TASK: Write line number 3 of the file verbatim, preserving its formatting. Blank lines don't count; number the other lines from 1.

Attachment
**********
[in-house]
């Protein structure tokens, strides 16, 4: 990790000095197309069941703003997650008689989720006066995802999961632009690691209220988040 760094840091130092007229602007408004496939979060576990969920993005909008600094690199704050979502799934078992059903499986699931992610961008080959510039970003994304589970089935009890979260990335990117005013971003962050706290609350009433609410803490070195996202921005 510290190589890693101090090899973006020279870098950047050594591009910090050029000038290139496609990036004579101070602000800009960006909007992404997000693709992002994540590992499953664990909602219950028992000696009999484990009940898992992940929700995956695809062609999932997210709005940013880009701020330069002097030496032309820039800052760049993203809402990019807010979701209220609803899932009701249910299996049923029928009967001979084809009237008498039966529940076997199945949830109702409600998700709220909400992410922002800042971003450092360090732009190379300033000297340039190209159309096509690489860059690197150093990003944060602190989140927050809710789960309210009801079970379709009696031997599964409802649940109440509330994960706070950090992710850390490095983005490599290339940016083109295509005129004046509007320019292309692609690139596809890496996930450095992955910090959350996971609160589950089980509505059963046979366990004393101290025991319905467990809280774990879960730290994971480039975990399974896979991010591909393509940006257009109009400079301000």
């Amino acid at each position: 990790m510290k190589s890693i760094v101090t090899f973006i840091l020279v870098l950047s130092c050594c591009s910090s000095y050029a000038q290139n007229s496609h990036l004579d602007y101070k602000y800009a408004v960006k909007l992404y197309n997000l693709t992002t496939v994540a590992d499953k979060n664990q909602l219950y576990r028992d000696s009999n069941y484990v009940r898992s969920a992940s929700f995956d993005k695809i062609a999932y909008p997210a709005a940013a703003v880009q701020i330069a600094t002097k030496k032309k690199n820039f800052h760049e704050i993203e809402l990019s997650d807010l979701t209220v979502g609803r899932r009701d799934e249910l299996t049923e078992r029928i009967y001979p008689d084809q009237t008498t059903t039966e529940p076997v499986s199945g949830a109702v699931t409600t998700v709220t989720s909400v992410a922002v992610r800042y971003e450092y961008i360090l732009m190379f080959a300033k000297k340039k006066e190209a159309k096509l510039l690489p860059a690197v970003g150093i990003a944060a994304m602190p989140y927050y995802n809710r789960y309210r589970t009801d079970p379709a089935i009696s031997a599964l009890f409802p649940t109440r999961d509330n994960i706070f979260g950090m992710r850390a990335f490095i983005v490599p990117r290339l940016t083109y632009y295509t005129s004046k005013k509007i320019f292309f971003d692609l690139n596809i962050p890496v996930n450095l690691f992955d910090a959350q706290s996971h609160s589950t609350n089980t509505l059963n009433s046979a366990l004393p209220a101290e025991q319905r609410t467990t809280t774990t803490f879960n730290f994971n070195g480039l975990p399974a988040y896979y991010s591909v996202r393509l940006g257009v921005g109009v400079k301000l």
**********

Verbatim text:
């Amino acid at each position: 990790m510290k190589s890693i760094v101090t090899f973006i840091l020279v870098l950047s130092c050594c591009s910090s000095y050029a000038q290139n007229s496609h990036l004579d602007y101070k602000y800009a408004v960006k909007l992404y197309n997000l693709t992002t496939v994540a590992d499953k979060n664990q909602l219950y576990r028992d000696s009999n069941y484990v009940r898992s969920a992940s929700f995956d993005k695809i062609a999932y909008p997210a709005a940013a703003v880009q701020i330069a600094t002097k030496k032309k690199n820039f800052h760049e704050i993203e809402l990019s997650d807010l979701t209220v979502g609803r899932r009701d799934e249910l299996t049923e078992r029928i009967y001979p008689d084809q009237t008498t059903t039966e529940p076997v499986s199945g949830a109702v699931t409600t998700v709220t989720s909400v992410a922002v992610r800042y971003e450092y961008i360090l732009m190379f080959a300033k000297k340039k006066e190209a159309k096509l510039l690489p860059a690197v970003g150093i990003a944060a994304m602190p989140y927050y995802n809710r789960y309210r589970t009801d079970p379709a089935i009696s031997a599964l009890f409802p649940t109440r999961d509330n994960i706070f979260g950090m992710r850390a990335f490095i983005v490599p990117r290339l940016t083109y632009y295509t005129s004046k005013k509007i320019f292309f971003d692609l690139n596809i962050p890496v996930n450095l690691f992955d910090a959350q706290s996971h609160s589950t609350n089980t509505l059963n009433s046979a366990l004393p209220a101290e025991q319905r609410t467990t809280t774990t803490f879960n730290f994971n070195g480039l975990p399974a988040y896979y991010s591909v996202r393509l940006g257009v921005g109009v400079k301000l």